The Rise and Fall of the People's Century: Henry A. Wallace and American Liberalism, 1941-1948

By Norman D. Markowitz | Go to book overview

Lew Frank, often more than double that estimate, believing that the people would respond at last to a simple choice between abundance and peace as against depression and war. Unable, in the face of general prosperity, to use economic arguments to combat the increasing national fear of Communism, Wallace would lead his remnant of the old popular front against the Truman administration and the new cold-war liberals. In the process, the vision of a people's century, clouded by the cold war, would turn into a nightmare of invective and abuse. Neither Wallace nor his cold-war liberal enemies would fully recover from the struggle and its consequences.


NOTES
*
Remarks of Senator Vandenberg, April 8, 1947, Congressional Record, 8oth Congress, 1st Session, pp. 3195-98.
1
Churchill pushed for the agreement, which the State Department opposed because of its general opposition to spheres of influence. Gaddis Smith, American Diplomacy During the Second World War, 1941-1945 ( New York, 1965), pp. 142-143. Cf. Barton J. Bernstein, "American Foreign Policy and the Origins of the Cold War", pp. 19-21, in Barton J. Bernstein, ed., Politics and Policies of the Truman Administration ( Chicago, 1970).
2
For a comprehensive treatment of the origins and development of the Greek conflict, see James H. George, "The Background of the Truman Doctrine, April 1945 to March 1947" (Masters thesis, University of Wisconsin, 1966), pp. 3-125.
4
Interview with Paul Porter, November 26, 1968; Paul Porter "The Pursuit of Peace", Progressive, XI ( June 23, 1947), pp. 1-2.
5
For administration response to the British note, see Dean Acheson, Present at the Creation ( New York, 1969), pp. 217-219.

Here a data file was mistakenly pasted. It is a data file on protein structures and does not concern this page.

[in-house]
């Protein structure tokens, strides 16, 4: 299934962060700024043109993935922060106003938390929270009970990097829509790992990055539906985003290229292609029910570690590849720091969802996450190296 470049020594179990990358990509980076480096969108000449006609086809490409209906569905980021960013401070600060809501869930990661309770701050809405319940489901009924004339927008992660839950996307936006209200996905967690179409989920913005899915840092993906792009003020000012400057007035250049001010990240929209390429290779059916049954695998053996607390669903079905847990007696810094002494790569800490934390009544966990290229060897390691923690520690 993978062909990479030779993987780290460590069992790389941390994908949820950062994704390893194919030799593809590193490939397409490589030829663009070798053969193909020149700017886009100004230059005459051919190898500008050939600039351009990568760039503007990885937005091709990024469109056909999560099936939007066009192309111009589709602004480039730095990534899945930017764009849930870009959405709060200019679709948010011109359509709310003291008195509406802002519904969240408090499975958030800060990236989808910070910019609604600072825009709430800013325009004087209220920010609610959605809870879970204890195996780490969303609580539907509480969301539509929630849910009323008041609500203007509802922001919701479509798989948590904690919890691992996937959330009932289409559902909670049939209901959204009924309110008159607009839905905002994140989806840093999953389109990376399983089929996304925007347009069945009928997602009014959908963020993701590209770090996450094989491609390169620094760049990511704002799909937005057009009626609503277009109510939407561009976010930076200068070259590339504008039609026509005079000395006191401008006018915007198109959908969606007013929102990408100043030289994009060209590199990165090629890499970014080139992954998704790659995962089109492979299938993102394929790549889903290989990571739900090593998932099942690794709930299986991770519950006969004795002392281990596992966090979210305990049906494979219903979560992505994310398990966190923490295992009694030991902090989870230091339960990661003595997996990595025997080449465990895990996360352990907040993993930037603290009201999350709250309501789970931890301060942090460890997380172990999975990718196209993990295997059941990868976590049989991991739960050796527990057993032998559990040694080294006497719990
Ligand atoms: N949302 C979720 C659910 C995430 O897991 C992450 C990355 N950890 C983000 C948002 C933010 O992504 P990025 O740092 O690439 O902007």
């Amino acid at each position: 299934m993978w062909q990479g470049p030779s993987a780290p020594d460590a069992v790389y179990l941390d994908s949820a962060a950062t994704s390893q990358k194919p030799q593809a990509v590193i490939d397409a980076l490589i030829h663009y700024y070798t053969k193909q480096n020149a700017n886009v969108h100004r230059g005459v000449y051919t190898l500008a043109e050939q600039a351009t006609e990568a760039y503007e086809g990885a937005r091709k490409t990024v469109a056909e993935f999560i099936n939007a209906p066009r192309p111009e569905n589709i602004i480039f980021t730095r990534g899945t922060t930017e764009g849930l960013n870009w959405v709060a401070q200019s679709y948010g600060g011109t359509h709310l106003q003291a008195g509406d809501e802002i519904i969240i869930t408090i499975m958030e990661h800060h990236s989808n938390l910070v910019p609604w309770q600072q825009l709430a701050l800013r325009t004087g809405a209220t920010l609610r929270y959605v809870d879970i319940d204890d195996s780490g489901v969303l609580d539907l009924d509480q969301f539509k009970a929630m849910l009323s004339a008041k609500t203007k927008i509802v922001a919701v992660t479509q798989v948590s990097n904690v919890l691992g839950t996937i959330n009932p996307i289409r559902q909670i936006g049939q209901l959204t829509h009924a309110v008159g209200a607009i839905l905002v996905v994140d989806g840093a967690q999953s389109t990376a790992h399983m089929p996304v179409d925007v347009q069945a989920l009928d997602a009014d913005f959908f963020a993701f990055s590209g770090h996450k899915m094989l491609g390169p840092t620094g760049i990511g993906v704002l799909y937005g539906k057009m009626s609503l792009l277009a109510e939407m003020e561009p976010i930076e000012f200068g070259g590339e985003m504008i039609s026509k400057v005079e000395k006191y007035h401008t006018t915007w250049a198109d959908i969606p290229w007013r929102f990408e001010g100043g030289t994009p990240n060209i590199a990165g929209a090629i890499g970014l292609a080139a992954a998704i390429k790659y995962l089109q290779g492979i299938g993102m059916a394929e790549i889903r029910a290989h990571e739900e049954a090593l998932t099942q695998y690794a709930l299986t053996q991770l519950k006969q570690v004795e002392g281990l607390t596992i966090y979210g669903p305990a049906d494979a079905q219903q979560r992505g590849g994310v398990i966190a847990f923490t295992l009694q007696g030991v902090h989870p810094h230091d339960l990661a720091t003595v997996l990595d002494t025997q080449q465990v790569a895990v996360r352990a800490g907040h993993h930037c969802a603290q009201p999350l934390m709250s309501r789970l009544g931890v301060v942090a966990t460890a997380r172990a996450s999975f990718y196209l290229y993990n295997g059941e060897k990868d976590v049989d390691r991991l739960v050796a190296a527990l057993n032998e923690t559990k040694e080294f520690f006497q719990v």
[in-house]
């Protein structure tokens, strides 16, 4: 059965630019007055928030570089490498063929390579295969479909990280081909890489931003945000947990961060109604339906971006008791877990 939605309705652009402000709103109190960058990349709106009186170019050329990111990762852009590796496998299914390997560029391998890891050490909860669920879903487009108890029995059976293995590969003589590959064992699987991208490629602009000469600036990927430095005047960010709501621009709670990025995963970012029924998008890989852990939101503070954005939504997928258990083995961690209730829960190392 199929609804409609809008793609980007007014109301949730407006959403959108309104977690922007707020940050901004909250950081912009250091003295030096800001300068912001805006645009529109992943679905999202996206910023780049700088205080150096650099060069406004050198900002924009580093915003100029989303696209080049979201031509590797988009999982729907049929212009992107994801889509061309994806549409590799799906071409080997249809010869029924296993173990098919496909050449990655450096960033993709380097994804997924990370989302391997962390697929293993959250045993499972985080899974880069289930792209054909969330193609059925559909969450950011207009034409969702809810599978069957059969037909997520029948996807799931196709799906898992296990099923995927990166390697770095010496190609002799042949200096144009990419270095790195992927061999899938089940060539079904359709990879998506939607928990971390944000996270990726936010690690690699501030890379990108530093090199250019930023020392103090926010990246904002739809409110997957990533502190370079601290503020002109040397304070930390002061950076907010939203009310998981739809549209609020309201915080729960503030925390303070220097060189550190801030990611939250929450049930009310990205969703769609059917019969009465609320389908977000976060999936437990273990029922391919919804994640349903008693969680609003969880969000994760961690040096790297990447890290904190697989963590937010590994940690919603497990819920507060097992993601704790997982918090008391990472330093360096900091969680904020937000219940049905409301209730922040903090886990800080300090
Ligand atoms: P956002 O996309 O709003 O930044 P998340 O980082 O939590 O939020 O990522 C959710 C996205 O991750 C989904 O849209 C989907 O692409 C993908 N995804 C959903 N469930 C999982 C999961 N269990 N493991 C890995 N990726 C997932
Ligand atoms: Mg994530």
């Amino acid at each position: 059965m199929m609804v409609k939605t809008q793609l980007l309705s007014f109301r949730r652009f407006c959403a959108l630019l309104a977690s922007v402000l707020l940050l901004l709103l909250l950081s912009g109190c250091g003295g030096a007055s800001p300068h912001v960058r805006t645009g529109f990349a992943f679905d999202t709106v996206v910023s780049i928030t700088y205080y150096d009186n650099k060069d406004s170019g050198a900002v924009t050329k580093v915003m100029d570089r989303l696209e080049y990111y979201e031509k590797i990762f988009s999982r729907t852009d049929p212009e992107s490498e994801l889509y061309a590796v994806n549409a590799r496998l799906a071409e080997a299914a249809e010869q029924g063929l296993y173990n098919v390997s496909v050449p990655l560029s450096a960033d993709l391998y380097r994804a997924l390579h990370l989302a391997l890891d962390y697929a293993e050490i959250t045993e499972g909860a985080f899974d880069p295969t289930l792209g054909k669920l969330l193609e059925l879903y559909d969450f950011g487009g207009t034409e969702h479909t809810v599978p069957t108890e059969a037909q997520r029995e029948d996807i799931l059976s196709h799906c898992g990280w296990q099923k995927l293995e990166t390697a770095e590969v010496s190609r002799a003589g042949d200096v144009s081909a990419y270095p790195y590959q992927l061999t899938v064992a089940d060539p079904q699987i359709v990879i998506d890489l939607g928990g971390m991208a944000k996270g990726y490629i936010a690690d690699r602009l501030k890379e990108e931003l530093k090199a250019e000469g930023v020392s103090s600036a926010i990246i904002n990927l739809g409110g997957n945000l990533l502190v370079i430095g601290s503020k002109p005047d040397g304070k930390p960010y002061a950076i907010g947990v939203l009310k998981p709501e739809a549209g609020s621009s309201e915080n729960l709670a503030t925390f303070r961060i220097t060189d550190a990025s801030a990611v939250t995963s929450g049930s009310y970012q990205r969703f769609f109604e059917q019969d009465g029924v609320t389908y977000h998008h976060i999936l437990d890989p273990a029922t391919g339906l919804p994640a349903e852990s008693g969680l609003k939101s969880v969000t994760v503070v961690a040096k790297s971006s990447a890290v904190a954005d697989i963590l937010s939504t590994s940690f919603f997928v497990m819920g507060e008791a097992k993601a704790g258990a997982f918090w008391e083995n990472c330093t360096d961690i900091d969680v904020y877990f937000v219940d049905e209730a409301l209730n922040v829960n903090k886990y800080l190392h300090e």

6
George Kennan, Memoirs, 1925-1950 ( Boston, 1967), pp. 313-320. Acheson, who disagreed with Kennan's objections, also claims to have acted to thwart Clark Clifford's attempt to make the message stronger. Acheson, Present at the Creation, p. 221.
7
New York Times, March 13, 1947; Walter LaFeber, America, Russia and the Cold War, 1945-1966 ( New York, 1967), pp. 44-45. In a statement that summed up the disease theory of Communism that lay behind the containment policy, Acheson noted to congressional leaders, "in the past eighteen months, I said, Soviet pressure on the Straits, on Iran, and on northern Greece had brought the Balkans to the point where a highly possible Soviet breakthrough might open three continents to Soviet penetration. Like apples in a barrel infected by a rotten one, the corruption of Greece would infect

-260-

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The Rise and Fall of the People's Century: Henry A. Wallace and American Liberalism, 1941-1948
Table of contents

Table of contents

  • Title Page iii
  • Contents vii
  • Preface ix
  • 1 - Prelude to the People's Century 1
  • Notes 31
  • 2 - Keeper of the Flame 36
  • Notes 74
  • 3 - The Missouri Compromise of 1944 81
  • Notes 117
  • 4 - Reconversion and Reaction 124
  • Notes 155
  • 5 - From Stettin in the Baltic 160
  • Notes 193
  • 6 - A Crisis of the American Spirit 200
  • Notes 226
  • 7 - Manifest Destiny, 1947: the Triumph of Containment 231
  • Notes 260
  • 8 - The Last Battle 266
  • Notes 297
  • 9 - The Twenty-First Century 304
  • Notes 328
  • Appendix: the Mysticism Legend 333
  • Notes 341
  • Select Bibliographical Essay 343
  • Index 361
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